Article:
Time is money
It was 1986 during the heady days of Deng Xiaoping’s “Reform and Opening” (改革开放 Gǎigé Kāifàng) when the PRC adopted daylight savings time (DST).
The main impetus behind the change was to conserve energy. Research carried out by Peking University showed that DST would save China more than 2 billion kilowatt hours of energy per year—simply by moving the clock backwards and forwards an hour!
Adopting DST was also seen as a way to further indicate Beijing’s commitment to embracing global commercial norms. The adoption of DST was meant to be a clear signal to the wider world: China was open for business.
With these two enticements in mind, China embarked on its DST adventure.
It did not go well.
Both factory workers and white collar employees, particularly those in southern provinces closer to the equator which did not benefit from the shift, were quick to grumble. Many in trade hubs such as Guangzhou simply paid lip service to DST but retained their normal operating hours.
This caused scheduling pandemonium, and great confusion over meeting times ensued. Officials and investors would have to second guess themselves, asking:
“Is this Shenzhen business meeting following DST… or not?”
By the end of 1992, the central government called it quits. Daylight savings time had come to the end of its short life in China.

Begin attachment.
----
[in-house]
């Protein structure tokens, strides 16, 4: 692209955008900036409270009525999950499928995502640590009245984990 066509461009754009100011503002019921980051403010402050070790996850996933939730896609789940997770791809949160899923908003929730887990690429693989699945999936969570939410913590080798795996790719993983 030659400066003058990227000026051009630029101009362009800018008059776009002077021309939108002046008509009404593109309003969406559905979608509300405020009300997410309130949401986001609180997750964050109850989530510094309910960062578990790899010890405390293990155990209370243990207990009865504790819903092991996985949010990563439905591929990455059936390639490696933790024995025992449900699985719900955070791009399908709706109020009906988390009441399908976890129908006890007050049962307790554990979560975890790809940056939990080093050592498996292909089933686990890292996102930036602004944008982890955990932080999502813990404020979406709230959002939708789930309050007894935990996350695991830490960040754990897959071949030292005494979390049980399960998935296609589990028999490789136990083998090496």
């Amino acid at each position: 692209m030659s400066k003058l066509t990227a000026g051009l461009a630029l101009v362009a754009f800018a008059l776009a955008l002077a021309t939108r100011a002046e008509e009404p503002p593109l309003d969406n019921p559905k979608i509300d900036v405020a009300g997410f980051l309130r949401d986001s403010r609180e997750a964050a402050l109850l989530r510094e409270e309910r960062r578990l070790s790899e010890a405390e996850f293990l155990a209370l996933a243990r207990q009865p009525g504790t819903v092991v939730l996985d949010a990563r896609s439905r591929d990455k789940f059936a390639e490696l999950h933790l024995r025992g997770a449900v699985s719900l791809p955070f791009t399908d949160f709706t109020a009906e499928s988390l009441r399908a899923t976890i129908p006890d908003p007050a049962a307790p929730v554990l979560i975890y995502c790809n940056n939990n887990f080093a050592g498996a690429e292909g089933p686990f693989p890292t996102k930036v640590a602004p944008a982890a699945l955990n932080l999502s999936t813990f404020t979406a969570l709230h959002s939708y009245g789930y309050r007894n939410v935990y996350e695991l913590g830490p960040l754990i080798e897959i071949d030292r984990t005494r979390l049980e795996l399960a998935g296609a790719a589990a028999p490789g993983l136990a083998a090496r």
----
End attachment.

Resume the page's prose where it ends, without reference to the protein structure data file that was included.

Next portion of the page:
For the time being
Since the DST hiccup, little has changed in terms of time and time zones in China.
While having a single time-zone is certainly convenient, the great geographical distance between Beijing and the far western regions of the country has led to the emergence of an unofficial extra time zone. Sometimes used by locals in the westernmost province of Xinjiang, it is known as Xinjiang Time (Xīnjiāng Shíjiān 新疆时间) or Ürümqi Time (Wūlǔmùqí Shíjiān 乌鲁木齐时间), and is set 2 hours behind Beijing time.
Hong Kong and Macau both also have technical control over setting their own time zones but, because of their proximity to the capital, they participate in the single (Beijing) time zone.
With these partial exceptions in mind, you can reliably set your watch anywhere in mainland China to Beijing Standard Time and know that you won’t be late for your meeting.
Greetings, time traveler!
If you’re keen to explore further, consider arranging a visit to CLI! An educational stay at CLI will provide you a once-in-a-lifetime chance to enjoy cultural, linguistic, and culinary immersion. We’ll help you set your watch to Beijing Standard so you’ll never be late during your stay with us.
Alternatively, become a time traveller! Brave the time zone difference between your home country and China by booking an online Mandarin class with one of our stellar instructors.
Whether face-to-face or virtually, it’s about time we welcome you to Guilin!
China time zones vocabulary
|五千年的历史||wǔ qiān nián de lìshǐ||5,000 years of history|
|汉语拼音||Hànyǔ Pīnyīn||Mandarin pinyin|
|长百时间||Zhǎngbǎi Shíjiān||Changpai Time|
|中原标准时间||Zhōngyuán Biāozhǔn Shíjiān||Chungyuan Time|
|甘肃-四川时间||Gānsù-Sìchuān Shíjiān||Kansu-Szechuan Time|
|新疆-西藏时间||Xīnjiāng-Xīzàng Shíjiān||Sinkiang-Tibet Time|
|昆仑时间||Kūnlún Shíjiān||Kunlun Time|
|北京时间||Běijīng Shíjiān||Beijing Time; China Standard Time|
|改革开放||gǎigé-kāifàng||Reform and opening|
|新疆时间||Xīnjiāng Shíjiān||Xinjiang Time|
|乌鲁木齐时间||Wūlǔmùqí Shíjiān||Ürümqi Time|